Posterior reversible encephalopathy syndrome

Case contributed by Alessandro Spano Mello
Diagnosis certain


Female patient with HIV/AIDS, chronic diarrhea, acute pancreatitis, seizures and visual changes. Normal blood pressure levels.

Patient Data

Age: 30 years
Gender: Female

MRI at the onset of symptoms.


T2 and FLAIR hyperintense signal at white matter with vasogenic edema pattern in both occipital and parietal lobes and also in the left frontal lobe. No enhancement after contrast administration.

30 days later


The follow-up images after improvement in clinical status show complete resolution of changes. 

Case Discussion

Posterior reversible encephalopathy syndrome (PRES), is a neurotoxic state with characteristic changes at MRI and CT. Recognized in various conditions like eclampsia, BMT, organs transplant, autoimmune disease, arterial blood hypertension, infection, and sepsis.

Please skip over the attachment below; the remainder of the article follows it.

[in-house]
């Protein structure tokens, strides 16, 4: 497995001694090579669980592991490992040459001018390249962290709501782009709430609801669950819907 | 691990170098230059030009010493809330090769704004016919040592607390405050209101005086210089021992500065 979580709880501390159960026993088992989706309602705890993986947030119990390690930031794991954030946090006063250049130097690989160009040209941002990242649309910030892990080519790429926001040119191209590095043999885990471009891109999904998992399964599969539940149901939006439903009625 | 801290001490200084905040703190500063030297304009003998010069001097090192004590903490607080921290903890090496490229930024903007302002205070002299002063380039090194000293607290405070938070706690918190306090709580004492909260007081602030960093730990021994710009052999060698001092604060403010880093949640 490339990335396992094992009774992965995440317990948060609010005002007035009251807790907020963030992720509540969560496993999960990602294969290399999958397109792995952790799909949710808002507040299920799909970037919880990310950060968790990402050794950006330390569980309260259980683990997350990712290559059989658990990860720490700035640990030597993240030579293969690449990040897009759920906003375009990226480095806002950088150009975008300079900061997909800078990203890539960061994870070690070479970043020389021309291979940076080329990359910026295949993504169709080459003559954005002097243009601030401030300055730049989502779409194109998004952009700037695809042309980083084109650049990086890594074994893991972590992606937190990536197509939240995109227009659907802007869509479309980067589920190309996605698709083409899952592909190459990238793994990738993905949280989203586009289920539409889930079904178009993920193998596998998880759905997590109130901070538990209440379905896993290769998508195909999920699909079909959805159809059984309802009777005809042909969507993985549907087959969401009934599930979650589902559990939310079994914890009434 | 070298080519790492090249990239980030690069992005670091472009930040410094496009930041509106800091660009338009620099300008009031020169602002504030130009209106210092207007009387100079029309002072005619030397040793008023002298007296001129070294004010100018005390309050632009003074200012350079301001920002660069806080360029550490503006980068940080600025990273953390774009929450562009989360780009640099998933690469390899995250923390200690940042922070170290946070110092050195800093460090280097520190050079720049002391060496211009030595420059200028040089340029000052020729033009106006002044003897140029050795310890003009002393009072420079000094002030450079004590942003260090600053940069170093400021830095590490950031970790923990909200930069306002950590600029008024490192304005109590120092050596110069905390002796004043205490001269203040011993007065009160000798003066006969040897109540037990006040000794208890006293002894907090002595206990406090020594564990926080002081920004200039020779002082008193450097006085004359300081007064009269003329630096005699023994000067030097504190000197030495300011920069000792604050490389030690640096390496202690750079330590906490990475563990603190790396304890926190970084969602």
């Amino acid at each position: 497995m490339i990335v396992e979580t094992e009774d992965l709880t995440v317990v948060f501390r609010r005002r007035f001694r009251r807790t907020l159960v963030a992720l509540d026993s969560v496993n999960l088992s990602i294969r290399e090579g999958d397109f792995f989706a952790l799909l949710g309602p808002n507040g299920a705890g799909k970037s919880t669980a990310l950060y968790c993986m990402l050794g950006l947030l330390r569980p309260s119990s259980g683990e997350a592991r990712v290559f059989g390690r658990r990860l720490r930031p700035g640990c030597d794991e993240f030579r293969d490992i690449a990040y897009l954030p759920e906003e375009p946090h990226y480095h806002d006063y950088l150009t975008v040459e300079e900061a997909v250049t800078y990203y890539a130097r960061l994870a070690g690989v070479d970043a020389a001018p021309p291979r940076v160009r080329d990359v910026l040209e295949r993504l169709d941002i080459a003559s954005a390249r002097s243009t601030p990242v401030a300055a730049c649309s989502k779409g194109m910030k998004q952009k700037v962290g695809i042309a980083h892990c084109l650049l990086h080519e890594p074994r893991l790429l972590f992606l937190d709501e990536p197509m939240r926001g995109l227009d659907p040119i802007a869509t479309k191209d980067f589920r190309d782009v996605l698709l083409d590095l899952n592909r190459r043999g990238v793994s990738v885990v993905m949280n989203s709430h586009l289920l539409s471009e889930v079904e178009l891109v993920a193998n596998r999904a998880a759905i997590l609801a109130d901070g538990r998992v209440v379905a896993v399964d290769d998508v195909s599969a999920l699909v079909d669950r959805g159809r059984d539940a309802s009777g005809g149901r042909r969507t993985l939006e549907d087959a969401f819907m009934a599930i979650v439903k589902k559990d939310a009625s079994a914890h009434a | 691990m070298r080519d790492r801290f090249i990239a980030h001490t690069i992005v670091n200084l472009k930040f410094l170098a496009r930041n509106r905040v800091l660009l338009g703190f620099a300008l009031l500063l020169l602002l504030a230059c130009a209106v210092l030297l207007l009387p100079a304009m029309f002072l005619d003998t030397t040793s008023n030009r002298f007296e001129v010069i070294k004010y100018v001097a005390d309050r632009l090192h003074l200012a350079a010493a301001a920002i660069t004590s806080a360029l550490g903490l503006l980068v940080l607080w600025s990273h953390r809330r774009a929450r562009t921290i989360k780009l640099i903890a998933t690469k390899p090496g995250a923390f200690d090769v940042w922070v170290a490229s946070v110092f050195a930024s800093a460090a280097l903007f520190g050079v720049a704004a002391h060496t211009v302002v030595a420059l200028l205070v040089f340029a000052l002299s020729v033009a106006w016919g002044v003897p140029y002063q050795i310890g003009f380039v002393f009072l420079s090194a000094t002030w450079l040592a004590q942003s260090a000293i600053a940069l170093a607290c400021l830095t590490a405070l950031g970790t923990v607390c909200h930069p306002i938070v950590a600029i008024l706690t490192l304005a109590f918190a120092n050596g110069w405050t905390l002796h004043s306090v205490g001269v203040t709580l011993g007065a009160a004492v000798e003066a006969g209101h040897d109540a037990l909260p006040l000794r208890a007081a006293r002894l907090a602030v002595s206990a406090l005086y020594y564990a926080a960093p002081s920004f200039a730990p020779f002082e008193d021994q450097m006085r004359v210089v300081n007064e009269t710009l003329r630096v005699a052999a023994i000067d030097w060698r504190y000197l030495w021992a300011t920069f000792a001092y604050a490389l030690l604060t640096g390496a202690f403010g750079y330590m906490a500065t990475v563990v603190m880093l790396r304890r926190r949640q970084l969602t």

The symptoms can be acute and subacute and include headaches, visual changes, paresthesia, hemianopsia, nausea and altered mental status. 

Hypertension is not present or not reach the upper limits of self-regulation (150-160 mmHg) in 25% of patients.

The PRES mechanism remains controversial  but there are two main theories:

  1. High blood pressure leads to loss of self-regulation, hyper-perfusion with endothelial damage and vasogenic edema.
  2. Endothelial dysfunction leads to vasoconstriction and hypo-perfusion resulting in cerebral ischemia and subsequent vasogenic edema.

There are three main imaging patterns:

  1. holohemispheric at watershed zones
  2. superior frontal sulcus
  3. parieto-occipital dominance

Interestingly in our case, the patient had no increase in blood pressure. In fact, she had a myriad of conditions correlated to HIV/ AIDS that probably had resulted in a state toxic/inflammatory that begat PRES.

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